Now for the dog days, that point at midseason when it starts to seem endless, unless you're Shaquille O'Neal, whose dog days used to start around Dec. 15.
For Lakers fans, things to look forward to include . . . uh . . . how about that All-Star game, with Kobe Bryant and O'Neal together again!
Talk about excitement. Tune in Sunday as O'Neal reveals that he and Kobe pretended to feud to sell newspapers, noting the industry's decline since they split up.
As for the present, it shapes up like Tuesday night's game in which the Lakers, back from their triumphant trip, dispatched the Oklahoma City Thunder, 105-98.
The Lakers are through with the big three in the East and have one game left with San Antonio and New Orleans.
After tonight's game in Utah, they get a well-earned rest over the All-Star break, except for Bryant and Pau Gasol, who look forward to attending the game, and Phil Jackson, who doesn't.
With the best record and control of ties with Boston and Cleveland, the Lakers have yet to put it all together and they're on a 68-win pace.
Being the best in February doesn't mean much more than being the best in January, or December. On the other hand, if Doc Rivers, Mike Brown and Stan Van Gundy had their choice of teams, I'd bet they'd all take the same one.
The Lakers' wins in Boston and Cleveland will have the Celtics and Cavaliers talking to themselves for months.
This was without Andrew Bynum, whom the Lakers projected to miss eight to 12 months because of his knee injury, to make sure they didn't sit around waiting for him, like last season.
Actually, they project Andrew to miss only eight to 12 weeks, but that may be conservative too. There are now suggestions it will be more like eight (or seven) than 12.
"He came to practice yesterday and we talked a little bit about it," Jackson said before Tuesday's game.
"He showed me his flexibility. He has a brace he's wearing. The swelling is at a minimum right now. He's walking without aid. So he feels pretty good about what he's doing."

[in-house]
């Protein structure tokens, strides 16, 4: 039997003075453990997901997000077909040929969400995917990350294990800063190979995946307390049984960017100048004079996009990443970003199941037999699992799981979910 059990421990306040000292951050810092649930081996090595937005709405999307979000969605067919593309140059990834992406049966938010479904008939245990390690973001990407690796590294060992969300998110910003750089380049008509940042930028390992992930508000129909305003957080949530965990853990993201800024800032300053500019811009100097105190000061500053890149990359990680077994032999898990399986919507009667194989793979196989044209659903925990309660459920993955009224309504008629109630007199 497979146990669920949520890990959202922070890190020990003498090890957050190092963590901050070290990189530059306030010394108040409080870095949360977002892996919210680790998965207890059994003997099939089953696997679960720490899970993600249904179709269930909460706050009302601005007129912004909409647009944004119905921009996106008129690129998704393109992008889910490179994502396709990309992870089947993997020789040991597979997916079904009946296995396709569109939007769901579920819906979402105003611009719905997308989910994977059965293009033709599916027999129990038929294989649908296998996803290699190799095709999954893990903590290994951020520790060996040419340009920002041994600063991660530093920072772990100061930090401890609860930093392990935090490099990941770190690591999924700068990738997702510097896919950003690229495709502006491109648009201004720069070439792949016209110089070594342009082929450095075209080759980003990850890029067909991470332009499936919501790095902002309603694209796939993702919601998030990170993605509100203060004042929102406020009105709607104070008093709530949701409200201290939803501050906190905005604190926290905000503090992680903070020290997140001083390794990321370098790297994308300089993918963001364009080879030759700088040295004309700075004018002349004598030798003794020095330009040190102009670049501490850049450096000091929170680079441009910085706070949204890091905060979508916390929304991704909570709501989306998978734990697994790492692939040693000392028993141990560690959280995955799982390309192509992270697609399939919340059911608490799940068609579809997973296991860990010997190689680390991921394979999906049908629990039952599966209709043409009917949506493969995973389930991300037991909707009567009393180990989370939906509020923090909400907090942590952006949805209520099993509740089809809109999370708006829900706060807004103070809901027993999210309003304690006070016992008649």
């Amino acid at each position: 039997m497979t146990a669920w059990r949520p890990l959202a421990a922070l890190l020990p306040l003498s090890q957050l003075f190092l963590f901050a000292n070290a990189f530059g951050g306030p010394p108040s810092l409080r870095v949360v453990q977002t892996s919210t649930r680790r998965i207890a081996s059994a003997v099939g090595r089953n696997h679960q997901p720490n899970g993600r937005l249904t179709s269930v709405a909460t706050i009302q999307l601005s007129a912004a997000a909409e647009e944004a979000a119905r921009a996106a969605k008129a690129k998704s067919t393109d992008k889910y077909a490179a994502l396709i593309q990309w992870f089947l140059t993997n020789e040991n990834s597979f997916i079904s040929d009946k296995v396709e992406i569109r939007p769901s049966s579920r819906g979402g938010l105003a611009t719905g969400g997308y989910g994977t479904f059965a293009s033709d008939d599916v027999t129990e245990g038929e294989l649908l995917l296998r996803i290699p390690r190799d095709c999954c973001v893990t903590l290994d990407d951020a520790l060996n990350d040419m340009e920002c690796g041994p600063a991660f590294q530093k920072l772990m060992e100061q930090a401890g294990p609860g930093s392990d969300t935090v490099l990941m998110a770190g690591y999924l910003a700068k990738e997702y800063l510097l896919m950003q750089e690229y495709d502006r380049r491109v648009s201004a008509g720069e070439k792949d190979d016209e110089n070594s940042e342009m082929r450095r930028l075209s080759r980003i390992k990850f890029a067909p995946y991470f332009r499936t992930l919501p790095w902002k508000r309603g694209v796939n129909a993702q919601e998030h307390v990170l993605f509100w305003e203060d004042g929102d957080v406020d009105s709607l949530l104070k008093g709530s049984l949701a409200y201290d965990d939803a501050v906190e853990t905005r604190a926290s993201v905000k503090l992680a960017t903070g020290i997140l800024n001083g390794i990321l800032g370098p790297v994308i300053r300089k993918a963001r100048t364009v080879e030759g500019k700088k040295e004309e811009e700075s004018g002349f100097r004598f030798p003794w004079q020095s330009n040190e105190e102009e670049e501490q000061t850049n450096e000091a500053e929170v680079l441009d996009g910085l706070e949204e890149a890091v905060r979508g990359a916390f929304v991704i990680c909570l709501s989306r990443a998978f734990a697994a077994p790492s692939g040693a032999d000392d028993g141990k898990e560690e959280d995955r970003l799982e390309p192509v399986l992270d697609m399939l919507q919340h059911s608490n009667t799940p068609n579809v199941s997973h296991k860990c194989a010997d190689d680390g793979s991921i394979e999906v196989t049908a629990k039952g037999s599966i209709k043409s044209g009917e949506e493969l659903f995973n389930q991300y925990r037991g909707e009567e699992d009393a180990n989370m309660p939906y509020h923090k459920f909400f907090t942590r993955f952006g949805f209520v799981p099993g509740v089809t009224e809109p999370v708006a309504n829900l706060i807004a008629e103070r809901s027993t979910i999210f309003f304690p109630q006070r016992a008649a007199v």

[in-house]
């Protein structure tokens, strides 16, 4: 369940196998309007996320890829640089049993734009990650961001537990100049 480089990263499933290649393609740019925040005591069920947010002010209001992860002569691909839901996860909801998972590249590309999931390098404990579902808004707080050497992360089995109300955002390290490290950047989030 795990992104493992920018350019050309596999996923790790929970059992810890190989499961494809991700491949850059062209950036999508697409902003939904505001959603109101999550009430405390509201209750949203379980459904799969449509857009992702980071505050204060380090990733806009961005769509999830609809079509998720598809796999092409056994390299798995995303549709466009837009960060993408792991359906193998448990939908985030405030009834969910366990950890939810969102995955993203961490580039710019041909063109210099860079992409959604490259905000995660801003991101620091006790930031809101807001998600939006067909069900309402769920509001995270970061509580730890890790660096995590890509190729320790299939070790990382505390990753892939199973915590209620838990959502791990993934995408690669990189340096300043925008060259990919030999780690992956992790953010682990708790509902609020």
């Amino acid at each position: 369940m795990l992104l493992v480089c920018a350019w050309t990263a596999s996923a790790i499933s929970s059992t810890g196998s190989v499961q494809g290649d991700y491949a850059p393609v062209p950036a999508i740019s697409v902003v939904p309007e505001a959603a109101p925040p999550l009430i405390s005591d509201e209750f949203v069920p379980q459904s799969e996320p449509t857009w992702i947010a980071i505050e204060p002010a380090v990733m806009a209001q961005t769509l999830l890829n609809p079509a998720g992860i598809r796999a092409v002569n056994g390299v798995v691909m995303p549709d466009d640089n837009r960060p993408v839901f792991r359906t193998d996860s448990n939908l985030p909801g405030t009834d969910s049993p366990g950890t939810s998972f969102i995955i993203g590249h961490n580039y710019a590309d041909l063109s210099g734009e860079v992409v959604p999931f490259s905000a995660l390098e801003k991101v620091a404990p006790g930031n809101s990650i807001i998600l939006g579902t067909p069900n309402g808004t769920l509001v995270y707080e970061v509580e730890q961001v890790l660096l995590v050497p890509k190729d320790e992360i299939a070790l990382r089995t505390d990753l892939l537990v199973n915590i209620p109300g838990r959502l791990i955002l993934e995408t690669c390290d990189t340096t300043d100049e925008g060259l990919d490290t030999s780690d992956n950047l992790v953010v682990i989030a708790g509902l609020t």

As if there isn't enough going right, there has been a Lamar Odom sighting.
Odom, who was great playing alongside Gasol last season, is doing it all over, keeping it going Tuesday night with 12 points and 18 rebounds.
It started in Boston, where he started woefully, passing up shots in the paint, whereupon, Jackson said, "I threw up on his shoes. . . . That's the way he made me feel after the start."
Jackson actually just glared at Odom, but the effect was the same. Lamar went back out and rocked the Celtics' world, and for good measure, rocked the Cavaliers' world too.
The Lakers might now even have a keep-Lamar scenario.
The problem all along has been Odom's salary -- $11.4 million -- relative to his diminished role, with the Lakers eager to cut down their huge luxury-tax bill.
However, trading Vladimir Radmanovic to Charlotte saves about $7 million over two seasons, and could create enough flexibility to keep Odom, if he'll take less money.
Which Odom said he's willing to do.
"Less is still a lot," he said before the game. "I've been blessed. Basketball has given me everything I wanted, and I'm far from greedy.
"And this is where I want to be, so I don't see why not."
Of course, there's always Bryant's latest exploit.
Tuesday night, he became the youngest player ever to score 23,000 points!
You may remember, on Dec. 1, he needed 38 to replace Wilt Chamberlain as the youngest to reach 22,000 and Jackson said putting it in the paper was like "putting a carrot in front of a donkey.
After scoring 21 points in the first half Tuesday, Bryant then surprised everyone by taking only three shots in the second.
So, all good things come to he who waits, assuming he's Kobe Bryant.
It should be noted that Kobe entered the NBA at 18, Chamberlain at 23. Nevertheless, I can hardly wait to see who's the youngest to get to 24,000! Or 23,500!
These days, you take your thrills where you can find them.